#mathsconf15liftshare was a brilliant hashtag that led to Rob, Pete, Jo and I travelling together up to Manchester. Rob was designated driver and went above and beyond to secure us a comfortable journey with sweets, Coke and water – what a star! We sand along to some great playlists, played the number plate word game (bonus points for maths words) and found prime factorisations of house numbers. (This was definitely more fun than it sounds!)
Friday night drinks was brilliant as ever, with a great turnout. It’s so lovely to see the same faces and meet new people too. We even went out dancing after drinks at the bar!
At breakfast, my day started wonderfully when Claire presented me with a gift to say thank you for my website – a lovely notebook! She’d even draw beautiful calendar pages in it for me. I think I still see PixiMaths as just a form of online storage for all my stuff, and I often forget how widely used it is. Thank you all, for your continuous support.
Bleary-eyed and rather sleepy after dancing the night away until 2am, Rob, Pete, Jo and I arrived at Manchester Enterprise Academy for another MathsConf. We had offered up our help with setting up the MA stall with Rob, then manning the welcome desk. It was great to say hello to everyone as they came through the doors.
Mark gave a warm welcome, as always, then passed over to Andrew Taylor from AQA who spoke about the beauty of maths. He used Euler’s identity as an example of how #mathsisbeautiful. As Craig Barton had described it, it has “e bombing about, pi bombing about and i bombing about”! Andrew also applied this beauty to accessible maths for our students in the form of magic squares and exam questions, for example on simplifying algebraic fractions.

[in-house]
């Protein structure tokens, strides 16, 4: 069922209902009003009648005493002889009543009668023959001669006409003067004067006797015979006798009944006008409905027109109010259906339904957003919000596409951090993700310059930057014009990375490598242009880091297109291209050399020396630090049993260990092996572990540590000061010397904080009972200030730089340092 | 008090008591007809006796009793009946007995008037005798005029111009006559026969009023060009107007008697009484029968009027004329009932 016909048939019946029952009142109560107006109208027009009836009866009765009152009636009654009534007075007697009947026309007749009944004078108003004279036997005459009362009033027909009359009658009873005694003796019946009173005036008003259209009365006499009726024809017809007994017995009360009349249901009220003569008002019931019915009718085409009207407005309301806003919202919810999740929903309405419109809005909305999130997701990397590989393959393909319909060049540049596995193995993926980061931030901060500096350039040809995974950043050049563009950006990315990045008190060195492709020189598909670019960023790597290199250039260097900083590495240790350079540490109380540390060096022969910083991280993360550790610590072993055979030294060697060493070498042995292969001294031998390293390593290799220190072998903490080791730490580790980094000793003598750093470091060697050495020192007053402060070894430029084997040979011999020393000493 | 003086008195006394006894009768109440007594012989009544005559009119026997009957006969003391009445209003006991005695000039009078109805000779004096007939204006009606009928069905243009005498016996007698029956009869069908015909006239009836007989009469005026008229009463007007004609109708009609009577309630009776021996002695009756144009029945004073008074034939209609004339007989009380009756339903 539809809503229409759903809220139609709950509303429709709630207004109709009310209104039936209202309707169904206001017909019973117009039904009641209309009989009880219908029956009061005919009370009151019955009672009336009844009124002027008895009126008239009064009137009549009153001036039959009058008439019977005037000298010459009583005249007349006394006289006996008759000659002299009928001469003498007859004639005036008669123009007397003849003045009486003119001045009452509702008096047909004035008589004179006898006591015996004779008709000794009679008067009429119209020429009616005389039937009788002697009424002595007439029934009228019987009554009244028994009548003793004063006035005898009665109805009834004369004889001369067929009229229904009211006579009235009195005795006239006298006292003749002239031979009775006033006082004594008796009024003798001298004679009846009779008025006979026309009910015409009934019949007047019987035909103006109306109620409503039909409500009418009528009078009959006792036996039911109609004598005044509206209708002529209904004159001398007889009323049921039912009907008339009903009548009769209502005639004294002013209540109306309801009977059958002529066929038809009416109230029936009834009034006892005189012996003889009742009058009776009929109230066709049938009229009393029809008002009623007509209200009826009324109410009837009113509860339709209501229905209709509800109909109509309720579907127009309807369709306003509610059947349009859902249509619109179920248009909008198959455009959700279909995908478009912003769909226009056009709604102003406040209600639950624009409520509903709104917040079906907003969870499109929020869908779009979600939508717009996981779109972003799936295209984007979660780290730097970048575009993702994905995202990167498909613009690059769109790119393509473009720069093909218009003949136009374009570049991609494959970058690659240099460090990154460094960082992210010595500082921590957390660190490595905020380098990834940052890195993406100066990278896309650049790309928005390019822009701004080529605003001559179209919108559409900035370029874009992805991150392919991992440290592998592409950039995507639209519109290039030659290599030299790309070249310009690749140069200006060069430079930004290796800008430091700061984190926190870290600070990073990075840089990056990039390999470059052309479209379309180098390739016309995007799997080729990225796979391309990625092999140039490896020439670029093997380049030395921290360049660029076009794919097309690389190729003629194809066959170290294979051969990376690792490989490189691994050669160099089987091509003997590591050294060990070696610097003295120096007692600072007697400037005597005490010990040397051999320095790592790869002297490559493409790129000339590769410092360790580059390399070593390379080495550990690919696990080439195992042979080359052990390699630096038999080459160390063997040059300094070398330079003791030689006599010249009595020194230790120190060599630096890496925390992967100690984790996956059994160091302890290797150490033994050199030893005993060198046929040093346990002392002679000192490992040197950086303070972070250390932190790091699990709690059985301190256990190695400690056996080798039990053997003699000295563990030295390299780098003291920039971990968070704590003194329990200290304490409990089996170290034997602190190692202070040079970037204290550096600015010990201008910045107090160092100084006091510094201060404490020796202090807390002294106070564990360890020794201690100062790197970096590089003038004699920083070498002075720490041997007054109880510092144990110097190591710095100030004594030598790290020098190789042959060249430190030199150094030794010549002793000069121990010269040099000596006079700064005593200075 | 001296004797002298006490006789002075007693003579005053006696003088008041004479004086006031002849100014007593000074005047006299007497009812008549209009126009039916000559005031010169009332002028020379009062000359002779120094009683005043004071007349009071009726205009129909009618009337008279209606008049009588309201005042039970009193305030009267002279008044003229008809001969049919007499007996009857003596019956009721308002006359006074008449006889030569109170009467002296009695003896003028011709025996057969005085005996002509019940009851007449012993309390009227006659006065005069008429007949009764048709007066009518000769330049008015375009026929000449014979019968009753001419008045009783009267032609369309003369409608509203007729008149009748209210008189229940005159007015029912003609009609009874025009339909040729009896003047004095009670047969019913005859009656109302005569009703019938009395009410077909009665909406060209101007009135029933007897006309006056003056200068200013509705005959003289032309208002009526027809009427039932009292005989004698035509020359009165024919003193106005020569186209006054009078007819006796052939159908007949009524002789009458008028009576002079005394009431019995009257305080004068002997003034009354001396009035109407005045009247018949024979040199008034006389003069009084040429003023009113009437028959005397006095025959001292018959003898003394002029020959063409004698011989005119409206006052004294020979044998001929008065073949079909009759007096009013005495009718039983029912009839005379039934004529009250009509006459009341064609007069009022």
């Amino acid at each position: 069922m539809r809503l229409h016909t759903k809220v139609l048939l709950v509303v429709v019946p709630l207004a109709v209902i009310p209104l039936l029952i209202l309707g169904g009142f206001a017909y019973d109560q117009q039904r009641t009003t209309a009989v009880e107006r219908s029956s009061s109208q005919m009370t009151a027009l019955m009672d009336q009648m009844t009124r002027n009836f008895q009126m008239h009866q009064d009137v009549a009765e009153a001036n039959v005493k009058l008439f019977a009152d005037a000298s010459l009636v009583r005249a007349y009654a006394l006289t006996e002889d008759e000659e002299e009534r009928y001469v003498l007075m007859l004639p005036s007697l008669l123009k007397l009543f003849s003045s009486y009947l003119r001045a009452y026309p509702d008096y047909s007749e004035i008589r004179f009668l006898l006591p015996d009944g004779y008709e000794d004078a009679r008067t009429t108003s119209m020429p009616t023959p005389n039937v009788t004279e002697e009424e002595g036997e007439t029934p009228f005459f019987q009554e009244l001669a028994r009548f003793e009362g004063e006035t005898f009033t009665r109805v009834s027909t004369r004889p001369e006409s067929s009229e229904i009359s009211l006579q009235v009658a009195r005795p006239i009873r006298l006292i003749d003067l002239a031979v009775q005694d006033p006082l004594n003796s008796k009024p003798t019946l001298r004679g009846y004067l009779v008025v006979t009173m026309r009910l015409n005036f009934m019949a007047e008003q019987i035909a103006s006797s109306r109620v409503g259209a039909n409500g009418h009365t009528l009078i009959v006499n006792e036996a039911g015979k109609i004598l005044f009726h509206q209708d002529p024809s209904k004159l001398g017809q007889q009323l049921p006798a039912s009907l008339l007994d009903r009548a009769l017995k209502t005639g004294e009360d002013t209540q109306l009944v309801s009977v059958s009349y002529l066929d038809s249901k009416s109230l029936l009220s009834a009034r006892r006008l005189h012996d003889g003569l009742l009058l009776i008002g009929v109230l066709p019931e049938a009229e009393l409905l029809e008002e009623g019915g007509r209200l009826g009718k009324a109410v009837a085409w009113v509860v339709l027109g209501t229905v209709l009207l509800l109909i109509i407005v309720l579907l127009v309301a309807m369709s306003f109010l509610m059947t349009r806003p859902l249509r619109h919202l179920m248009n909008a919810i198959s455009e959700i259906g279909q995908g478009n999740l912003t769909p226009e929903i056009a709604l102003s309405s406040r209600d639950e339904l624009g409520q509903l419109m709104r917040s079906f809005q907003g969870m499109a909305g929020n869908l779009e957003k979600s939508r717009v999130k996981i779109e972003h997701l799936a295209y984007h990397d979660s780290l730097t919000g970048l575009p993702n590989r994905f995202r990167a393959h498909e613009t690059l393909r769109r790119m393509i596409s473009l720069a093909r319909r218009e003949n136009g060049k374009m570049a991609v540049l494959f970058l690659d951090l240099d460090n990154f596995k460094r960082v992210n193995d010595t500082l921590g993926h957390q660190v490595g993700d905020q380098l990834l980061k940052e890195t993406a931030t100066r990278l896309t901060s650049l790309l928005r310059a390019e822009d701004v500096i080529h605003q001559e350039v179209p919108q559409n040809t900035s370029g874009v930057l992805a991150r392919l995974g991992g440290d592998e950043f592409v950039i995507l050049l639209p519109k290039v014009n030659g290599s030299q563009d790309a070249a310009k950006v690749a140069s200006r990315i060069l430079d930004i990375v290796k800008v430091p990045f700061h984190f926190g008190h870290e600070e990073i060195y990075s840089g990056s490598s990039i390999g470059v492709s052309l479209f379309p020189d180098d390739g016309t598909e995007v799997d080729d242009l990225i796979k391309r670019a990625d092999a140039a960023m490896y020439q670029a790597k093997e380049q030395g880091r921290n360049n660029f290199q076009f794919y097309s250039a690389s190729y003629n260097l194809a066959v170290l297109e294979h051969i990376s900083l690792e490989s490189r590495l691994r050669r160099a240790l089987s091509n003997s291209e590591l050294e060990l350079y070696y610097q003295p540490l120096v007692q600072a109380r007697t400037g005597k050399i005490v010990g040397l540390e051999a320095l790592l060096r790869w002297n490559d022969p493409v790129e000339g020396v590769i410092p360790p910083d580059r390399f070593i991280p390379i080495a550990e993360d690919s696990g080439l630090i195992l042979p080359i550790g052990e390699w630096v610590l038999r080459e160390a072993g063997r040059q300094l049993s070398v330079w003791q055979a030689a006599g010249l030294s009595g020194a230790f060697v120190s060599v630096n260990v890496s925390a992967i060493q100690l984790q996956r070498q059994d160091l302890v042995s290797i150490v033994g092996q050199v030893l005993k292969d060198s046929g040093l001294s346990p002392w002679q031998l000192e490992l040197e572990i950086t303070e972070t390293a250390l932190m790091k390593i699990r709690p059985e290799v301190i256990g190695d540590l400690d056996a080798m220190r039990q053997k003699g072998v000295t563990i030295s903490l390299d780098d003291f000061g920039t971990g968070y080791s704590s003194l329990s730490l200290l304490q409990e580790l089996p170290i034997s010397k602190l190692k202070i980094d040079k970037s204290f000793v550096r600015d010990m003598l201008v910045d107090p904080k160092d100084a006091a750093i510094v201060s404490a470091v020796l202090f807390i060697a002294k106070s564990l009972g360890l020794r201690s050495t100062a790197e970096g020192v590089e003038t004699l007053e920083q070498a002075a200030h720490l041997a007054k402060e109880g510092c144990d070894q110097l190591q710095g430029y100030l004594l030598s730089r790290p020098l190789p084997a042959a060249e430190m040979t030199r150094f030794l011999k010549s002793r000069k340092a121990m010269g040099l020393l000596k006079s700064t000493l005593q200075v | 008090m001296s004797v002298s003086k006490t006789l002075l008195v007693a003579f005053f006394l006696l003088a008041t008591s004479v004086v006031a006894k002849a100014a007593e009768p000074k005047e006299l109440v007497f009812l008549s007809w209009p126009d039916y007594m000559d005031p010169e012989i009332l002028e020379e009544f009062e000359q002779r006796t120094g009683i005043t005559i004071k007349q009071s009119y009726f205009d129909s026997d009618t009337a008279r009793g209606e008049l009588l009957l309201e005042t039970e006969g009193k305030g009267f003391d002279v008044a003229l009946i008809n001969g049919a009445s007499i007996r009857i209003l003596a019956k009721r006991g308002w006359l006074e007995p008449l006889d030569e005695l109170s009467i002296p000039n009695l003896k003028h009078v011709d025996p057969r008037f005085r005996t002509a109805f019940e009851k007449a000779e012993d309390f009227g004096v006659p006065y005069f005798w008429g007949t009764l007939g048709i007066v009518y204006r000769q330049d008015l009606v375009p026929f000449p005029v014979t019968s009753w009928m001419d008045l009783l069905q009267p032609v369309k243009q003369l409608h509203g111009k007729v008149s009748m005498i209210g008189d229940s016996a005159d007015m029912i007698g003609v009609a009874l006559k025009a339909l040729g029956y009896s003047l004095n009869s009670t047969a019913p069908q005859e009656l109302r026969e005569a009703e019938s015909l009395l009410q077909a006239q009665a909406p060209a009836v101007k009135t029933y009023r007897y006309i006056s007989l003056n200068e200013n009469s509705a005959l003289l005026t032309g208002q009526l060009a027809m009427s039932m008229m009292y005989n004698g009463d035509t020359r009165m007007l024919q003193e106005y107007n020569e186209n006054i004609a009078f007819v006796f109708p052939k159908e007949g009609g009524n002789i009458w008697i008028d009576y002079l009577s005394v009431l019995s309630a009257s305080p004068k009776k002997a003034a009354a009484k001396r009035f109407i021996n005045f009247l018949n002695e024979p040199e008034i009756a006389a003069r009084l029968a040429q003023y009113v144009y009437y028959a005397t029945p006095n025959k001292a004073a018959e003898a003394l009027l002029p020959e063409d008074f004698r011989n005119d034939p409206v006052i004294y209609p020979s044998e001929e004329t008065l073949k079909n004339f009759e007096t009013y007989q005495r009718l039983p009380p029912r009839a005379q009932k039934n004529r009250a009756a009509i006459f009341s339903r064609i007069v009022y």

Mark then showed us the awesomeness that is Complete Mathematics – complete with schemes of work, lesson resources, homework, quizzes, full student profiles, times tables app… and the UK’s largest network of maths teachers. They offer 65 days of CPD across the year that is entirely evidence-based.
My first workshop was with Jo Morgan on indices, including possible resources, misconceptions and approaches. Jo gave us some great questions to look at before her session started – I recommend having a go at these! She has set us the challenge of planning and teaching topics in depth. Often, Jo said, we “skim the surface of every topic we teach”, but if instead we take the time to research every topic properly students would have a much better understanding.
Jo talked us through the curriculum and what students cover on indices from year 5 upwards. They meet squares and cube numbers for the first time in primary school, but indices are new to students at secondary school. At GCSE level, students need to incorporate indices into other topics too, such as standard form and prime factorisation. Jo described all maths as “a journey to calculus” and discussed how this definitely applies to indices.
She then talked through how the topic of indices would be delivered, starting with going back to basics in year 7, starting with 2 x 2, then a x a. Jo talked about correct vocabulary: who knew the number at the top is not a power, but instead the whole thing. And the way we say 2^4, for example, varies from classroom to classroom and across countries too.
Jo showed us an extract from a Raynor textbook with loads of deliberate practice and raised the question of if we giving our students enough fluency practice? She showed us the explicit instructions in a Victorian textbook too, for example, “when the index is unity it is omitted. Thus we do not write a^1 but simply a”. Jo suggested using binary as an enrichment lesson at end of year 7 to further extend understanding of indices.